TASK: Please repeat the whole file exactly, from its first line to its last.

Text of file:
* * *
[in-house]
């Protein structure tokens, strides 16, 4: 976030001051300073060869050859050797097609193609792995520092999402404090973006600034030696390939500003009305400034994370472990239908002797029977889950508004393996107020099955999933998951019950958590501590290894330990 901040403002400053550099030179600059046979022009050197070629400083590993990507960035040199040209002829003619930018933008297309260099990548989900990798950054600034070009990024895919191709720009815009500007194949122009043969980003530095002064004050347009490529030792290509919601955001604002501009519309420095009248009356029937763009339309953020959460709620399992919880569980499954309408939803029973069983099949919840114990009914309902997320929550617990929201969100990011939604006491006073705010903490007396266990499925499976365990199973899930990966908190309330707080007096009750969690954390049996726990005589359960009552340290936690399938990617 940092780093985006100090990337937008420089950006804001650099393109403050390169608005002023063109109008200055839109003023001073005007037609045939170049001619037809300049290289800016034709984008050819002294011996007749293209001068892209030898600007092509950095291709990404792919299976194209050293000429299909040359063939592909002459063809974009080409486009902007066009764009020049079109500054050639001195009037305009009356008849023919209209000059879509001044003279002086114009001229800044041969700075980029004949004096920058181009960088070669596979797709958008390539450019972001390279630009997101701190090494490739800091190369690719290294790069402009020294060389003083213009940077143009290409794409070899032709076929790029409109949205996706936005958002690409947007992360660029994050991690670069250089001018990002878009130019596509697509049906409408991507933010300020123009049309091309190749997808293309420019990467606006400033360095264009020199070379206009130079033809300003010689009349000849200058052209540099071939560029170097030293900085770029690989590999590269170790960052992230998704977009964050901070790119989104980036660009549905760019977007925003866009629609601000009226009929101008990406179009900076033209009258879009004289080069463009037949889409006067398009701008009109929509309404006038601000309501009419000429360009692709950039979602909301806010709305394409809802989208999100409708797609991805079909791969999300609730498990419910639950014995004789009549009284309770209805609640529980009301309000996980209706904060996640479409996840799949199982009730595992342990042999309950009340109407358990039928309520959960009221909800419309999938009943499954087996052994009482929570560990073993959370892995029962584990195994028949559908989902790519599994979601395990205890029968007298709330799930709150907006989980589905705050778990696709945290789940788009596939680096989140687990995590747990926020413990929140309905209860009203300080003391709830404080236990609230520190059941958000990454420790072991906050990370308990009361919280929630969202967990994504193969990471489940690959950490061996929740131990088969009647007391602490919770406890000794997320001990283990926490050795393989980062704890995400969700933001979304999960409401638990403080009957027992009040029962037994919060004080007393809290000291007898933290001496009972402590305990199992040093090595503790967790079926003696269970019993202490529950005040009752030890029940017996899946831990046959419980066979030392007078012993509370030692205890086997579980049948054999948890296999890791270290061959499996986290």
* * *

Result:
[in-house]
């Protein structure tokens, strides 16, 4: 976030001051300073060869050859050797097609193609792995520092999402404090973006600034030696390939500003009305400034994370472990239908002797029977889950508004393996107020099955999933998951019950958590501590290894330990 901040403002400053550099030179600059046979022009050197070629400083590993990507960035040199040209002829003619930018933008297309260099990548989900990798950054600034070009990024895919191709720009815009500007194949122009043969980003530095002064004050347009490529030792290509919601955001604002501009519309420095009248009356029937763009339309953020959460709620399992919880569980499954309408939803029973069983099949919840114990009914309902997320929550617990929201969100990011939604006491006073705010903490007396266990499925499976365990199973899930990966908190309330707080007096009750969690954390049996726990005589359960009552340290936690399938990617 940092780093985006100090990337937008420089950006804001650099393109403050390169608005002023063109109008200055839109003023001073005007037609045939170049001619037809300049290289800016034709984008050819002294011996007749293209001068892209030898600007092509950095291709990404792919299976194209050293000429299909040359063939592909002459063809974009080409486009902007066009764009020049079109500054050639001195009037305009009356008849023919209209000059879509001044003279002086114009001229800044041969700075980029004949004096920058181009960088070669596979797709958008390539450019972001390279630009997101701190090494490739800091190369690719290294790069402009020294060389003083213009940077143009290409794409070899032709076929790029409109949205996706936005958002690409947007992360660029994050991690670069250089001018990002878009130019596509697509049906409408991507933010300020123009049309091309190749997808293309420019990467606006400033360095264009020199070379206009130079033809300003010689009349000849200058052209540099071939560029170097030293900085770029690989590999590269170790960052992230998704977009964050901070790119989104980036660009549905760019977007925003866009629609601000009226009929101008990406179009900076033209009258879009004289080069463009037949889409006067398009701008009109929509309404006038601000309501009419000429360009692709950039979602909301806010709305394409809802989208999100409708797609991805079909791969999300609730498990419910639950014995004789009549009284309770209805609640529980009301309000996980209706904060996640479409996840799949199982009730595992342990042999309950009340109407358990039928309520959960009221909800419309999938009943499954087996052994009482929570560990073993959370892995029962584990195994028949559908989902790519599994979601395990205890029968007298709330799930709150907006989980589905705050778990696709945290789940788009596939680096989140687990995590747990926020413990929140309905209860009203300080003391709830404080236990609230520190059941958000990454420790072991906050990370308990009361919280929630969202967990994504193969990471489940690959950490061996929740131990088969009647007391602490919770406890000794997320001990283990926490050795393989980062704890995400969700933001979304999960409401638990403080009957027992009040029962037994919060004080007393809290000291007898933290001496009972402590305990199992040093090595503790967790079926003696269970019993202490529950005040009752030890029940017996899946831990046959419980066979030392007078012993509370030692205890086997579980049948054999948890296999890791270290061959499996986290």